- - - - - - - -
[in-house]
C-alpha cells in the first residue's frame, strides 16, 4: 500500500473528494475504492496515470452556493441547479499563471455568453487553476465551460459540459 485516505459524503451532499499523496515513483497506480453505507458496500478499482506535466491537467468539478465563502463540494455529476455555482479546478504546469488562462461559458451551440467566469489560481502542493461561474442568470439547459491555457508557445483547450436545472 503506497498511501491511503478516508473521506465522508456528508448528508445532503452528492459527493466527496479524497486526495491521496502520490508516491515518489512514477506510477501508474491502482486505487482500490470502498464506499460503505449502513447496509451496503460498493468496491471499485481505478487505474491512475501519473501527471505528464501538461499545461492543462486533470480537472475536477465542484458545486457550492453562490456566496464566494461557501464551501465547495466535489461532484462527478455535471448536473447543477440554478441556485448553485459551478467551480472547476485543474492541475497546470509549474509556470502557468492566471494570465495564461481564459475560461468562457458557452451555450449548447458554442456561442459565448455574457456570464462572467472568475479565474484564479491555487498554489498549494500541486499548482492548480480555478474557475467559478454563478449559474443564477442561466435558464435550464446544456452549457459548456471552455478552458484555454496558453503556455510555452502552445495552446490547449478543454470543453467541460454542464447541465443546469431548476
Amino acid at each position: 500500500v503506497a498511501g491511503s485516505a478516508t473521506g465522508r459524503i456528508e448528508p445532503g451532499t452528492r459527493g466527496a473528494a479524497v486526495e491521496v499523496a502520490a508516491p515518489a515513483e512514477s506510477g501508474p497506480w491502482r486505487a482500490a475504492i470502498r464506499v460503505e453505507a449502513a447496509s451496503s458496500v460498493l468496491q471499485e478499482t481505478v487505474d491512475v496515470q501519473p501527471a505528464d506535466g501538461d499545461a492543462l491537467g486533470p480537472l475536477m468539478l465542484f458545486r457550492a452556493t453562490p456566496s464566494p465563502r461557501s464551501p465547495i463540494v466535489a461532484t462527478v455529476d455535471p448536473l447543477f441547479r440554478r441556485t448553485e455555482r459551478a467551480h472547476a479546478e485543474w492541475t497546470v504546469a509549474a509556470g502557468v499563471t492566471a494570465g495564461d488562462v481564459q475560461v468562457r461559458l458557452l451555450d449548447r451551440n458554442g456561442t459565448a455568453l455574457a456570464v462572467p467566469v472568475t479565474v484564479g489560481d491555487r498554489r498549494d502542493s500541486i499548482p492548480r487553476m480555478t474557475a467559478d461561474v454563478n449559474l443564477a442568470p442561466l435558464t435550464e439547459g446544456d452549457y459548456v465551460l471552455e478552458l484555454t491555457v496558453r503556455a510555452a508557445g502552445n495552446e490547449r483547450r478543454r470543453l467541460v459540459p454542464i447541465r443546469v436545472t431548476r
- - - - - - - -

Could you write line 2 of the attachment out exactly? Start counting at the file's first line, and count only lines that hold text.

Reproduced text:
C-alpha cells in the first residue's frame, strides 16, 4: 500500500473528494475504492496515470452556493441547479499563471455568453487553476465551460459540459 485516505459524503451532499499523496515513483497506480453505507458496500478499482506535466491537467468539478465563502463540494455529476455555482479546478504546469488562462461559458451551440467566469489560481502542493461561474442568470439547459491555457508557445483547450436545472 503506497498511501491511503478516508473521506465522508456528508448528508445532503452528492459527493466527496479524497486526495491521496502520490508516491515518489512514477506510477501508474491502482486505487482500490470502498464506499460503505449502513447496509451496503460498493468496491471499485481505478487505474491512475501519473501527471505528464501538461499545461492543462486533470480537472475536477465542484458545486457550492453562490456566496464566494461557501464551501465547495466535489461532484462527478455535471448536473447543477440554478441556485448553485459551478467551480472547476485543474492541475497546470509549474509556470502557468492566471494570465495564461481564459475560461468562457458557452451555450449548447458554442456561442459565448455574457456570464462572467472568475479565474484564479491555487498554489498549494500541486499548482492548480480555478474557475467559478454563478449559474443564477442561466435558464435550464446544456452549457459548456471552455478552458484555454496558453503556455510555452502552445495552446490547449478543454470543453467541460454542464447541465443546469431548476